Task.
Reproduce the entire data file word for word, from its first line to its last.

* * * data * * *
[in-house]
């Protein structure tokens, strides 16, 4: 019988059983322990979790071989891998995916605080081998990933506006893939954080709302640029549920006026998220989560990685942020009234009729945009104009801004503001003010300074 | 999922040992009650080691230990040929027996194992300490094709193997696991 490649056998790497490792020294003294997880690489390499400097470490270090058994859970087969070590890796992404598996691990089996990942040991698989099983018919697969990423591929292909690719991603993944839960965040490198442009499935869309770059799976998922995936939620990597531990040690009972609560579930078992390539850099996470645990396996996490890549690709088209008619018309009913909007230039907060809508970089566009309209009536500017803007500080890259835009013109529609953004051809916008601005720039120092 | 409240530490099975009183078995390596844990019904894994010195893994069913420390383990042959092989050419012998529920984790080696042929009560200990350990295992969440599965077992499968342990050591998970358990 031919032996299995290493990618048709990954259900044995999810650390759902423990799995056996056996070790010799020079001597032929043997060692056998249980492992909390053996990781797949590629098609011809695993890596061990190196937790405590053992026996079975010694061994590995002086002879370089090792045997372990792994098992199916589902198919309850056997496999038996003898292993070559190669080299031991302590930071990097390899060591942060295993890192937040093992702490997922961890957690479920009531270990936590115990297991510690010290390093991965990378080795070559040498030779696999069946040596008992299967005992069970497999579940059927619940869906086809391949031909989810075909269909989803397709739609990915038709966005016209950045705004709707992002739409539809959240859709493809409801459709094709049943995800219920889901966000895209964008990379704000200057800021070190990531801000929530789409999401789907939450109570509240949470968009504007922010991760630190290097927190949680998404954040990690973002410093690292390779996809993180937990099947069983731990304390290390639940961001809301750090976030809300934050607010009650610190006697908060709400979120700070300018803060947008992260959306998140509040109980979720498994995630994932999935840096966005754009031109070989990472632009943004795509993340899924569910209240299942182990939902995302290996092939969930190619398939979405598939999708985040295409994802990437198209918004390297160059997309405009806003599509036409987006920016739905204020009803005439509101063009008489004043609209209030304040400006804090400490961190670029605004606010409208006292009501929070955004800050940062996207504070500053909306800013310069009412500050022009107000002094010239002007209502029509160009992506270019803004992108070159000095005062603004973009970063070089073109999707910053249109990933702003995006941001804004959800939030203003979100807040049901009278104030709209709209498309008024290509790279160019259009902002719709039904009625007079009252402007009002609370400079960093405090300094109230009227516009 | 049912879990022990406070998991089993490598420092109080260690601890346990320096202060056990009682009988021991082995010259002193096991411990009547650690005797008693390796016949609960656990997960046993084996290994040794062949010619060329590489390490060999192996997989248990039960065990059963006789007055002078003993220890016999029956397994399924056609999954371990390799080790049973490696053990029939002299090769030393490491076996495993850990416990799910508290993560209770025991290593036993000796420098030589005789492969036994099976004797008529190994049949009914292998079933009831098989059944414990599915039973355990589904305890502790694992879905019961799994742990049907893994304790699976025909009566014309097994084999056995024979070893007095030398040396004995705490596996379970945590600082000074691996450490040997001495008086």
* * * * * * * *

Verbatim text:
[in-house]
């Protein structure tokens, strides 16, 4: 019988059983322990979790071989891998995916605080081998990933506006893939954080709302640029549920006026998220989560990685942020009234009729945009104009801004503001003010300074 | 999922040992009650080691230990040929027996194992300490094709193997696991 490649056998790497490792020294003294997880690489390499400097470490270090058994859970087969070590890796992404598996691990089996990942040991698989099983018919697969990423591929292909690719991603993944839960965040490198442009499935869309770059799976998922995936939620990597531990040690009972609560579930078992390539850099996470645990396996996490890549690709088209008619018309009913909007230039907060809508970089566009309209009536500017803007500080890259835009013109529609953004051809916008601005720039120092 | 409240530490099975009183078995390596844990019904894994010195893994069913420390383990042959092989050419012998529920984790080696042929009560200990350990295992969440599965077992499968342990050591998970358990 031919032996299995290493990618048709990954259900044995999810650390759902423990799995056996056996070790010799020079001597032929043997060692056998249980492992909390053996990781797949590629098609011809695993890596061990190196937790405590053992026996079975010694061994590995002086002879370089090792045997372990792994098992199916589902198919309850056997496999038996003898292993070559190669080299031991302590930071990097390899060591942060295993890192937040093992702490997922961890957690479920009531270990936590115990297991510690010290390093991965990378080795070559040498030779696999069946040596008992299967005992069970497999579940059927619940869906086809391949031909989810075909269909989803397709739609990915038709966005016209950045705004709707992002739409539809959240859709493809409801459709094709049943995800219920889901966000895209964008990379704000200057800021070190990531801000929530789409999401789907939450109570509240949470968009504007922010991760630190290097927190949680998404954040990690973002410093690292390779996809993180937990099947069983731990304390290390639940961001809301750090976030809300934050607010009650610190006697908060709400979120700070300018803060947008992260959306998140509040109980979720498994995630994932999935840096966005754009031109070989990472632009943004795509993340899924569910209240299942182990939902995302290996092939969930190619398939979405598939999708985040295409994802990437198209918004390297160059997309405009806003599509036409987006920016739905204020009803005439509101063009008489004043609209209030304040400006804090400490961190670029605004606010409208006292009501929070955004800050940062996207504070500053909306800013310069009412500050022009107000002094010239002007209502029509160009992506270019803004992108070159000095005062603004973009970063070089073109999707910053249109990933702003995006941001804004959800939030203003979100807040049901009278104030709209709209498309008024290509790279160019259009902002719709039904009625007079009252402007009002609370400079960093405090300094109230009227516009 | 049912879990022990406070998991089993490598420092109080260690601890346990320096202060056990009682009988021991082995010259002193096991411990009547650690005797008693390796016949609960656990997960046993084996290994040794062949010619060329590489390490060999192996997989248990039960065990059963006789007055002078003993220890016999029956397994399924056609999954371990390799080790049973490696053990029939002299090769030393490491076996495993850990416990799910508290993560209770025991290593036993000796420098030589005789492969036994099976004797008529190994049949009914292998079933009831098989059944414990599915039973355990589904305890502790694992879905019961799994742990049907893994304790699976025909009566014309097994084999056995024979070893007095030398040396004995705490596996379970945590600082000074691996450490040997001495008086």